Super Mario 64 Question Mark Block is the second Nintendo set aimed at adults and its last week generated a lot of interest and discussion.
It’s certainly an unusual and unexpected model, and one that should delight fans of the Italian plumber’s exploits in his first 3D adventure.
Let’s discover all its secrets…
Note: this article contains spoilers and reveals features that are not evident in official images.
BRICK W/ BOW 2X2X1 1/3, below left, was introduced last year and has since been produced in five colours. It’s new in yellow here and the only reason I am pointing it out among the dozens of other recolours in the set is that there is now a plate to match: 6365891, a 2×2 curved corner, which is the only new-shaped piece in the set.
There are no stickers at all: all the decorated pieces are printed.
The completed model
The block is about 17cm / 22 studs square. Externally it looks symmetrical and featureless, and at first glance the secrets it holds inside, or how to open it, are not evident at all.
Pressing down on the edge of the top face causes one of the sides to pop open, pushed outwards by the assembly inside.
The assembly has curved corners which ensures it can be pushed further round smoothly while elastic bands attached to the hinged side stop it from opening too far.
When the movement is complete, the elastic bands pull the side in to shut it, leaving the assembly sitting on top of the cube.
Pulling the sides down causes the top of the centre section to spring open to reveal four detailed vignettes representing levels from Super Mario 64: Peach’s Castle, Bob-omb Battlefield, Cool, Cool Mountain and Lethal Lava Trouble. They are populated by a number of microfigures, including Mario, who’s outside Peach’s Castle.
That’s not all: There’s another secret on the front face that is not shown in the official images, or mentioned in the set’s description at LEGO.com.
So, **Spoiler alert**, a door slides upwards to reveal Bowser!
Pushing Bowser down, or removing him first then pushing down on his pedestal, causes a flap to open underneath.
On the back of the flap there’s a turntable operated by two splat gears upon which Mario and his archenemy can battle it out.
The antagonist is about 4cm tall and cleverly constructed using a hinge brick to attach his shell which, unlike those of similar creatures in the Super Mario play sets, is brick-built.
The cube hides a lot of hidden complexity, as you might expect for such ingenious opening mechanisms.
It’s interesting how seemingly random large pieces like window frames and half-cylinders have been used to simplify construction and keep the piece count down.
At this point the exterior of the cube is complete, apart from the two side faces which are added at the end.
The vignette assembly inside the cube is built in four stages, one for each of the scenes. Its base is covered in 64 yellowFLAT TILE 2X2 INV. which, when the cube is closed, form the top face of it.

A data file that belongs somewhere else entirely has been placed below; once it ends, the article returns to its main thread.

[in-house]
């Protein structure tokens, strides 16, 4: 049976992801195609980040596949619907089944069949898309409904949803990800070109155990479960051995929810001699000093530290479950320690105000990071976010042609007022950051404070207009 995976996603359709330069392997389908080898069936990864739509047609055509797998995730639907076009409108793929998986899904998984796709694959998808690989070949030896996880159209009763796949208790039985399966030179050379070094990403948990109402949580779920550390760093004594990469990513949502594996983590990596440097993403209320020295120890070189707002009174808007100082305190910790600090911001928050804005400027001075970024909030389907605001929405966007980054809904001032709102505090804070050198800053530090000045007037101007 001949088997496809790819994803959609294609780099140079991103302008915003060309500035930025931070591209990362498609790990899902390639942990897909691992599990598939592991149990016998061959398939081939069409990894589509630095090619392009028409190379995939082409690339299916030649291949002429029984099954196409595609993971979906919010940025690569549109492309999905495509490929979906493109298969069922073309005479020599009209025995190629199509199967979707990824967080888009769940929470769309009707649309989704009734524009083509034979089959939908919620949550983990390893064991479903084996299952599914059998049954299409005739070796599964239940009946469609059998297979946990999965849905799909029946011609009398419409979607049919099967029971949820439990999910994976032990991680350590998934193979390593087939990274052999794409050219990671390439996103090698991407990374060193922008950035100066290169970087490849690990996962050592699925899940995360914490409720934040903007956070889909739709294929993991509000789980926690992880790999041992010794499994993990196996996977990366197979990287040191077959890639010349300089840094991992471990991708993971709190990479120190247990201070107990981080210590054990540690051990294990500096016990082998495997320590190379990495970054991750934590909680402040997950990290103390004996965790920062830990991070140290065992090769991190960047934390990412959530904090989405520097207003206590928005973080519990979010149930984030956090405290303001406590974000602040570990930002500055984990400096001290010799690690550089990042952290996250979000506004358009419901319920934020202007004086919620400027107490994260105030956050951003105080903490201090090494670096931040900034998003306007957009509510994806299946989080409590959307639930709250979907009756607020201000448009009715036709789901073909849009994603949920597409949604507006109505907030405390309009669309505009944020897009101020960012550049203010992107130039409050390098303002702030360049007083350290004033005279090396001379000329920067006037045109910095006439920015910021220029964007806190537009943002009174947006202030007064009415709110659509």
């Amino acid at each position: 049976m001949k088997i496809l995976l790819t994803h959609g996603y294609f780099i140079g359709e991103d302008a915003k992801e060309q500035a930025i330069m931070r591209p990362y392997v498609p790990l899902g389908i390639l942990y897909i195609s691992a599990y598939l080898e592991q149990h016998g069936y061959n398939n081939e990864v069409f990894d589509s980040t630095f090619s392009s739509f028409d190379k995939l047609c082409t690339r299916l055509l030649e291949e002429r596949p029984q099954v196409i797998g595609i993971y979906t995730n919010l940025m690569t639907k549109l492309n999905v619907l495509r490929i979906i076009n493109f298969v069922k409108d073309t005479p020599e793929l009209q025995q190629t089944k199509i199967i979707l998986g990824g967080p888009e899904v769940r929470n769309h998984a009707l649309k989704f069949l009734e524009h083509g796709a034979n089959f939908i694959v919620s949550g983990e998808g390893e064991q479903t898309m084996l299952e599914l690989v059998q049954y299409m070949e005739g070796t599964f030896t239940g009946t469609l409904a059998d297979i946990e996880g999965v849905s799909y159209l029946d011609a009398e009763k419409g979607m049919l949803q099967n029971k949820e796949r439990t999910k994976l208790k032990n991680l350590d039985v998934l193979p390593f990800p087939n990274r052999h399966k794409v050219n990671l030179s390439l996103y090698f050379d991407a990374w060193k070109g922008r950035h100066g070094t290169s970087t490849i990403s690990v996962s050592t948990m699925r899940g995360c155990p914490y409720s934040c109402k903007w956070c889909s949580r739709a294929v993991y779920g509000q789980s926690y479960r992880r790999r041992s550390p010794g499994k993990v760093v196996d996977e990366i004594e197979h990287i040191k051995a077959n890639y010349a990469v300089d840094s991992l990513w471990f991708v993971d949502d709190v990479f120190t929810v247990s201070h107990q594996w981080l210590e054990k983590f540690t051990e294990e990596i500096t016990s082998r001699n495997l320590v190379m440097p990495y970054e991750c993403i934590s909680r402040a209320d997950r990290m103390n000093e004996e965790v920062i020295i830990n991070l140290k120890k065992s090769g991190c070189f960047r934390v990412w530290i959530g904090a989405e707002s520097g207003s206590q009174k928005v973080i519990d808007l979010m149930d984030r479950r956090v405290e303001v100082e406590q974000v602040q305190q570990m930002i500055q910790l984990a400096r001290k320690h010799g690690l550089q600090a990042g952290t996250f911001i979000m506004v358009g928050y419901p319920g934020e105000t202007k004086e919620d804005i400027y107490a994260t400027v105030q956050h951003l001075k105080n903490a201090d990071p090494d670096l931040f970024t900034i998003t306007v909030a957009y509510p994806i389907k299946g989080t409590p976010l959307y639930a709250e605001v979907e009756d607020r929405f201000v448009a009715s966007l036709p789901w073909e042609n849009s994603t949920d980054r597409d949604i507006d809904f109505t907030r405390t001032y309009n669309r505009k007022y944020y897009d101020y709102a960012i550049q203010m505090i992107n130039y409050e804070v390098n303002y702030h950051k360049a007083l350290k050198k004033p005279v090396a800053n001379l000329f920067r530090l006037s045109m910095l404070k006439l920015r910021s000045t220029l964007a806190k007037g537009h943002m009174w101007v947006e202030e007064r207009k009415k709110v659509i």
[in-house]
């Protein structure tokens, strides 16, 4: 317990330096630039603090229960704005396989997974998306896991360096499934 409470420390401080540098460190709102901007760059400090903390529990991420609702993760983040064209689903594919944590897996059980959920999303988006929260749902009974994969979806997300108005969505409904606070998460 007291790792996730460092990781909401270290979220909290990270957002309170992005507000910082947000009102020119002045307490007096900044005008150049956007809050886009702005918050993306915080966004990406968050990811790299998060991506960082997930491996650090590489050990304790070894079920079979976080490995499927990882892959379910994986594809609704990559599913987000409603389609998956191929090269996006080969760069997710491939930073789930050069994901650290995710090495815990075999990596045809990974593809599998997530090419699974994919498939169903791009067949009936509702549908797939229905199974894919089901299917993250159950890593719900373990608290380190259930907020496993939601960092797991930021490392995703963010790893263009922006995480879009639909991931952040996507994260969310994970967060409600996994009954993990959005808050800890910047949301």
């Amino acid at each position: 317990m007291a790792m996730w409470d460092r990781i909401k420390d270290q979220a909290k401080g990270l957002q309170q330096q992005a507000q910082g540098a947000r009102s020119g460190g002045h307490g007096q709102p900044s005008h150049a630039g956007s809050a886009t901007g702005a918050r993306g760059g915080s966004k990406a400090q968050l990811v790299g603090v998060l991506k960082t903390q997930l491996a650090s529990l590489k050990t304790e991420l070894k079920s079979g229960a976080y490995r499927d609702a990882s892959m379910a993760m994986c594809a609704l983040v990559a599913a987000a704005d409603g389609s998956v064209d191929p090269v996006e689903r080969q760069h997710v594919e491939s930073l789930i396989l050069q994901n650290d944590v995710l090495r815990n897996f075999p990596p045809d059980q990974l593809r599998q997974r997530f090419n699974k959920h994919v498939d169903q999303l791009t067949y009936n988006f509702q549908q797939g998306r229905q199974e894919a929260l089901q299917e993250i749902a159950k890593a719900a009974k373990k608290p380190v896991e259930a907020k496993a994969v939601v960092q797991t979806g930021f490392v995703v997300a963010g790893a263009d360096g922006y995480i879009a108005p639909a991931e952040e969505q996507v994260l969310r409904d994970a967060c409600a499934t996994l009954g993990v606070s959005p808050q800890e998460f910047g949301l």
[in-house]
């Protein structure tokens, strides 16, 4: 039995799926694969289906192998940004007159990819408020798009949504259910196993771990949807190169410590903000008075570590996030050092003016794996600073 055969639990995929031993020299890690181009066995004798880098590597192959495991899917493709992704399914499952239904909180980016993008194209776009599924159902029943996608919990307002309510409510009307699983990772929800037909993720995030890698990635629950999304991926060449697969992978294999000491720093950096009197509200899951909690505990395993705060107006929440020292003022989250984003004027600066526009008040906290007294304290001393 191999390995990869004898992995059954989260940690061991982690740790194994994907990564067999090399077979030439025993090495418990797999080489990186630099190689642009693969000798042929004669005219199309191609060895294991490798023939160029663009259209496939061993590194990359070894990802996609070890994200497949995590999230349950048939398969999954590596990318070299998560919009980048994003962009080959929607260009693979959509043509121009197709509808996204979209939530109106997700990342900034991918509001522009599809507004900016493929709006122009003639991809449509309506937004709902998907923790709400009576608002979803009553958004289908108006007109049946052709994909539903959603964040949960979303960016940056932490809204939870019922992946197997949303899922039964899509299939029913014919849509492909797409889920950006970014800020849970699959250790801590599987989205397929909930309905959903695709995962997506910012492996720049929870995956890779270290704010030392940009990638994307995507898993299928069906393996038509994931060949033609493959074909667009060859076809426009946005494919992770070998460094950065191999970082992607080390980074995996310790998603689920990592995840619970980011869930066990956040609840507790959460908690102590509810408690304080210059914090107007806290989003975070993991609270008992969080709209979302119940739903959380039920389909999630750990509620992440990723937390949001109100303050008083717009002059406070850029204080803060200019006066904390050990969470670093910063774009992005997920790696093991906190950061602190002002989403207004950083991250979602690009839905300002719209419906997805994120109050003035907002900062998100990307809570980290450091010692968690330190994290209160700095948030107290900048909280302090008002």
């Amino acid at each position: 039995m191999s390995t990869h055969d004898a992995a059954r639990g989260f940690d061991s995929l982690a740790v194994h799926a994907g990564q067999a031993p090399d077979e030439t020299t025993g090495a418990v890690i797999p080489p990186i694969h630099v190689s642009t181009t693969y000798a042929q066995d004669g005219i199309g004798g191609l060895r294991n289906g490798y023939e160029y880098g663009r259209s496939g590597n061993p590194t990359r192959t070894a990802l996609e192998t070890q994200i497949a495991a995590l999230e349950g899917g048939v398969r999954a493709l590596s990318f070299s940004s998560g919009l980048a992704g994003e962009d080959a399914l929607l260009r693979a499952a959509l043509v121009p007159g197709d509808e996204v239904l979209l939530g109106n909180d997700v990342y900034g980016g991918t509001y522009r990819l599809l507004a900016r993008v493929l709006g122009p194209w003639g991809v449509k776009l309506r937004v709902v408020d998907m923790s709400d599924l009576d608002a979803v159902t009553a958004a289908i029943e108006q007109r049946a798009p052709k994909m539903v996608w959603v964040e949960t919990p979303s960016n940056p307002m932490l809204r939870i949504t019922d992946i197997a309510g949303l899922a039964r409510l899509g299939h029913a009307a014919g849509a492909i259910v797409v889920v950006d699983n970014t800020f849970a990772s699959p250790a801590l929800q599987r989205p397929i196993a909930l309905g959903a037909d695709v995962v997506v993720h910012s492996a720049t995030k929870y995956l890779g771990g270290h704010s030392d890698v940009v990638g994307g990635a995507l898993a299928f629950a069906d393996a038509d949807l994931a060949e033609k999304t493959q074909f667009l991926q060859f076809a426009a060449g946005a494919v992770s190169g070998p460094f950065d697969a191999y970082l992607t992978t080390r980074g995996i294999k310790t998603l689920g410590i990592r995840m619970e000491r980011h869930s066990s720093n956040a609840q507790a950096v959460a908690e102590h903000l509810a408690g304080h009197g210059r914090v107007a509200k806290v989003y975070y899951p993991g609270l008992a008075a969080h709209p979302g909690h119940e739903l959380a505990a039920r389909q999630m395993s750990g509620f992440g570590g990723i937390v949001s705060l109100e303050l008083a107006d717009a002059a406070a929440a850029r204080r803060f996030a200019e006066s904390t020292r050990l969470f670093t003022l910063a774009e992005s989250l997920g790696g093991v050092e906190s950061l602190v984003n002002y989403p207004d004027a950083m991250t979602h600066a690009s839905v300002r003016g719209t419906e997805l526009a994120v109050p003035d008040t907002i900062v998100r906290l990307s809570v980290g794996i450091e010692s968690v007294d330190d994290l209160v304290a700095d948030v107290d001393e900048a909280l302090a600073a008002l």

Peach’s Castle is spring-loaded with the help of elastic bands. When it’s pushed forwards and sides folded in, they hold it in place. When they are folded back down, it automatically pops up to reveal the lava level underneath.
The assembly is then mounted onto the cube via small ball joints hidden in the sides which allow it to rotate.
Finally, the question-mark side panels are added to complete the cube.
If you have the Mario or Luigi interactive figures they can be used to scan a barcode hidden under the castle. The press release states that “Fans can also add their LEGO Mario or LEGO Luigi figures for unique music and sounds from the video game, plus seek out the hidden Power Stars that reveal secret reactions from the figures. Hints for how to find the Power Stars can be found in the Building Instructions.”
I’ve not yet done that but will do, and post a follow-up article if it’s worthwhile doing so.
Those with fond memories of Super Mario 64 will enjoy all the printed tiles, characters, small details and hidden areas within the vignettes. Unfortunately, I have never played it, so they don’t mean much to me.
There are ten micro-figures scatted around the scenes: Mario, Yoshi, Princess Peach, King Bob-omb, a Chain Chomp, Big Bully, Mr. I, Lakitu, penguin and baby penguin.
I think it’s fair to say that there’s never been a LEGO set like this and I applaud the company for continuing to innovate and produce models that are unexpected and out of the ordinary.
The concept is clever, and the mechanisms ingenious and flawlessly implemented. Fans of Super Mario will enjoy the detailed vignettes and micro-figures, and recalling how they relate to the game.
The thing that puzzles me slightly, though, is that it seems yellow ? blocks did not even appear in Super Mario 64, and as much is admitted in the preface to the instructions, so it’s odd that the set is being associated with that particular game.
Nevertheless, if you’re a fan of the Italian plumber you probably won’t worry about that: once you’ve enjoyed the build and admired the vignettes and mechanisms yourself, you’ll be having too much fun asking those who are not familiar with it whether they can discover all of its secrets!
If you’re not a fan, it probably won’t hold that much appeal and, let’s face it, there are dozens of big sets vying for our attention this year, so you’ll probably want to spend your money elsewhere.
Super Mario 64 Question Mark Block will be available at from 1st October priced at £159.99, $169.99, €169.99, CA$199.99, AU$289.99.
Thanks to LEGO for providing the set for review. All opinions expressed are my own.